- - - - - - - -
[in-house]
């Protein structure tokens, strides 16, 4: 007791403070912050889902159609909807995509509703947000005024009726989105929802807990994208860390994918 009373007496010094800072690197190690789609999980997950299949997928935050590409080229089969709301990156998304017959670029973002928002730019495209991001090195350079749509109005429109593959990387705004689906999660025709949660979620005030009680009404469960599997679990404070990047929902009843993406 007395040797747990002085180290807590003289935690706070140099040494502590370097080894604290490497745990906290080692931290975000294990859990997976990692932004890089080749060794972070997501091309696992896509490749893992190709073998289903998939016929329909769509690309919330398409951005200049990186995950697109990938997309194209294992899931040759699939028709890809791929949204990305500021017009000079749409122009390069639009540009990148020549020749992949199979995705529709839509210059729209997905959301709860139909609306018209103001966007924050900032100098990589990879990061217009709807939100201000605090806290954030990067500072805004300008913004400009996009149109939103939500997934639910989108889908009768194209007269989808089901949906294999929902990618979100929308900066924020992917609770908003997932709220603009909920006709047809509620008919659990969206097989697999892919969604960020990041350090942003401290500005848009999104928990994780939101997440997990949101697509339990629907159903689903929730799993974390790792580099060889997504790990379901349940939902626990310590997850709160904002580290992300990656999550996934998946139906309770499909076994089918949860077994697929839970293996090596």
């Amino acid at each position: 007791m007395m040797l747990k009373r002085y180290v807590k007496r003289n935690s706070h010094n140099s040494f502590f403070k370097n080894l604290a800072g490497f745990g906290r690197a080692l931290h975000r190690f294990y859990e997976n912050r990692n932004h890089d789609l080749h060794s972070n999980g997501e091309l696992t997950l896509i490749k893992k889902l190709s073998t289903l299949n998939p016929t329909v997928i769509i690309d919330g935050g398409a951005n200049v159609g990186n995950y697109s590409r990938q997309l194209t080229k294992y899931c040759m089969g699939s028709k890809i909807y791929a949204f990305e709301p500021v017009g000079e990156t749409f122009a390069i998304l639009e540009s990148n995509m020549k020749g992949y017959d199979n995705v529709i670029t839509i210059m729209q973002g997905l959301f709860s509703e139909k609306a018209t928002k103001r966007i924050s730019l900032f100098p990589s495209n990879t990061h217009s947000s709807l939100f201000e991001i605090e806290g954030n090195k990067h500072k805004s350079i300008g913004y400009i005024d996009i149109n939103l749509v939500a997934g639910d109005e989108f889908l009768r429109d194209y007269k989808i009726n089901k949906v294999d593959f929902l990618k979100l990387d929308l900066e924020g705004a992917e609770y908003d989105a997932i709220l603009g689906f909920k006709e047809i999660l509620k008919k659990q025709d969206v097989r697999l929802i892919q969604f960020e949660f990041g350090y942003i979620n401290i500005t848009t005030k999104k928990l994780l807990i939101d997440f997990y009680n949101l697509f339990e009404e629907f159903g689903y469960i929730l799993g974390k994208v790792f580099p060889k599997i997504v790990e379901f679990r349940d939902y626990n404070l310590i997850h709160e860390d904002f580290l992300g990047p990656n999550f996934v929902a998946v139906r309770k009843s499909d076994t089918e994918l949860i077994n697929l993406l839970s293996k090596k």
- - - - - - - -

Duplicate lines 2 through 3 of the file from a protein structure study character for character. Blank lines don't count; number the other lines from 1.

């Protein structure tokens, strides 16, 4: 007791403070912050889902159609909807995509509703947000005024009726989105929802807990994208860390994918 009373007496010094800072690197190690789609999980997950299949997928935050590409080229089969709301990156998304017959670029973002928002730019495209991001090195350079749509109005429109593959990387705004689906999660025709949660979620005030009680009404469960599997679990404070990047929902009843993406 007395040797747990002085180290807590003289935690706070140099040494502590370097080894604290490497745990906290080692931290975000294990859990997976990692932004890089080749060794972070997501091309696992896509490749893992190709073998289903998939016929329909769509690309919330398409951005200049990186995950697109990938997309194209294992899931040759699939028709890809791929949204990305500021017009000079749409122009390069639009540009990148020549020749992949199979995705529709839509210059729209997905959301709860139909609306018209103001966007924050900032100098990589990879990061217009709807939100201000605090806290954030990067500072805004300008913004400009996009149109939103939500997934639910989108889908009768194209007269989808089901949906294999929902990618979100929308900066924020992917609770908003997932709220603009909920006709047809509620008919659990969206097989697999892919969604960020990041350090942003401290500005848009999104928990994780939101997440997990949101697509339990629907159903689903929730799993974390790792580099060889997504790990379901349940939902626990310590997850709160904002580290992300990656999550996934998946139906309770499909076994089918949860077994697929839970293996090596």
């Amino acid at each position: 007791m007395m040797l747990k009373r002085y180290v807590k007496r003289n935690s706070h010094n140099s040494f502590f403070k370097n080894l604290a800072g490497f745990g906290r690197a080692l931290h975000r190690f294990y859990e997976n912050r990692n932004h890089d789609l080749h060794s972070n999980g997501e091309l696992t997950l896509i490749k893992k889902l190709s073998t289903l299949n998939p016929t329909v997928i769509i690309d919330g935050g398409a951005n200049v159609g990186n995950y697109s590409r990938q997309l194209t080229k294992y899931c040759m089969g699939s028709k890809i909807y791929a949204f990305e709301p500021v017009g000079e990156t749409f122009a390069i998304l639009e540009s990148n995509m020549k020749g992949y017959d199979n995705v529709i670029t839509i210059m729209q973002g997905l959301f709860s509703e139909k609306a018209t928002k103001r966007i924050s730019l900032f100098p990589s495209n990879t990061h217009s947000s709807l939100f201000e991001i605090e806290g954030n090195k990067h500072k805004s350079i300008g913004y400009i005024d996009i149109n939103l749509v939500a997934g639910d109005e989108f889908l009768r429109d194209y007269k989808i009726n089901k949906v294999d593959f929902l990618k979100l990387d929308l900066e924020g705004a992917e609770y908003d989105a997932i709220l603009g689906f909920k006709e047809i999660l509620k008919k659990q025709d969206v097989r697999l929802i892919q969604f960020e949660f990041g350090y942003i979620n401290i500005t848009t005030k999104k928990l994780l807990i939101d997440f997990y009680n949101l697509f339990e009404e629907f159903g689903y469960i929730l799993g974390k994208v790792f580099p060889k599997i997504v790990e379901f679990r349940d939902y626990n404070l310590i997850h709160e860390d904002f580290l992300g990047p990656n999550f996934v929902a998946v139906r309770k009843s499909d076994t089918e994918l949860i077994n697929l993406l839970s293996k090596k």